Abstract

Though almost completely forgotten now, the French songwriter and poet Pierre-Jean de Béranger enjoyed enormous popularity in both France and Britain for much of the nineteenth century. This study examines the divergent responses to Béranger in the work of Matthew Arnold and his friend and rival Arthur Hugh Clough. Arnold's initial enthusiasm for the French poet is followed by rejection of him and the ethos he represents in the wake of the revolution of 1848; Clough, in contrast, continues to see in Béranger's popular, radical, and "licentious" poetry a valuable alternative to the dominant values of Victorian Britain.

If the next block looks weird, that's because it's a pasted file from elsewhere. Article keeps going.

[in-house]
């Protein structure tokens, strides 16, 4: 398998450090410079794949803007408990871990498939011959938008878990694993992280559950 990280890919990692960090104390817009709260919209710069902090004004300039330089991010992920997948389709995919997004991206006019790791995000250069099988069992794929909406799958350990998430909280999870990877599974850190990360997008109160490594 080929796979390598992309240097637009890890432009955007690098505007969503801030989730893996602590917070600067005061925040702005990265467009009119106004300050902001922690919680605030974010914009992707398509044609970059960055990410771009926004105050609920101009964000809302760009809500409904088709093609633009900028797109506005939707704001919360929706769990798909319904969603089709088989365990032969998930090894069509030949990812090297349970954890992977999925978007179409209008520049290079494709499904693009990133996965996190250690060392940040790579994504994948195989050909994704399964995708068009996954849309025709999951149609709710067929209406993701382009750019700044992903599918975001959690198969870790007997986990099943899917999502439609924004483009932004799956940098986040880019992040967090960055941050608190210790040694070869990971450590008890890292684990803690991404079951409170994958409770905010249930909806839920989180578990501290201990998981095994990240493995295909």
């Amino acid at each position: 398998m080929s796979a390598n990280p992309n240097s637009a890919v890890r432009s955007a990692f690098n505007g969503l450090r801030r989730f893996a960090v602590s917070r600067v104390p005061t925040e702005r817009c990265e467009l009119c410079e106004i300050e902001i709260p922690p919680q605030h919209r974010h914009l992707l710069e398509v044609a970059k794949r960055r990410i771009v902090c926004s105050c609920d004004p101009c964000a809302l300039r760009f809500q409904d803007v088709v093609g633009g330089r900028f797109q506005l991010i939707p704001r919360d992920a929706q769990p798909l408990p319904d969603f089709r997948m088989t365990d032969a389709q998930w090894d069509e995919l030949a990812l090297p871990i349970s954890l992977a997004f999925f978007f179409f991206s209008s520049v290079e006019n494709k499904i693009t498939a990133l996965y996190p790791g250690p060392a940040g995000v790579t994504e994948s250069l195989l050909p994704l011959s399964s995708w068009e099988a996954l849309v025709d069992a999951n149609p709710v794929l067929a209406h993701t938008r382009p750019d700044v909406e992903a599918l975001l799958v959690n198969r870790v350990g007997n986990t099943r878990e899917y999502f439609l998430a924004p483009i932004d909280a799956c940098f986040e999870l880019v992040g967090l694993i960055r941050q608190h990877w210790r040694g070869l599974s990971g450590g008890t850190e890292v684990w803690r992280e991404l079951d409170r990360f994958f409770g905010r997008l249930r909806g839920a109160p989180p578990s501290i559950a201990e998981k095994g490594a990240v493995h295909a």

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Additional Information

ISSN
1522-9270
Print ISSN
0039-3657
Pages
pp. 833-848
Launched on MUSE
2006-11-06
Open Access
No
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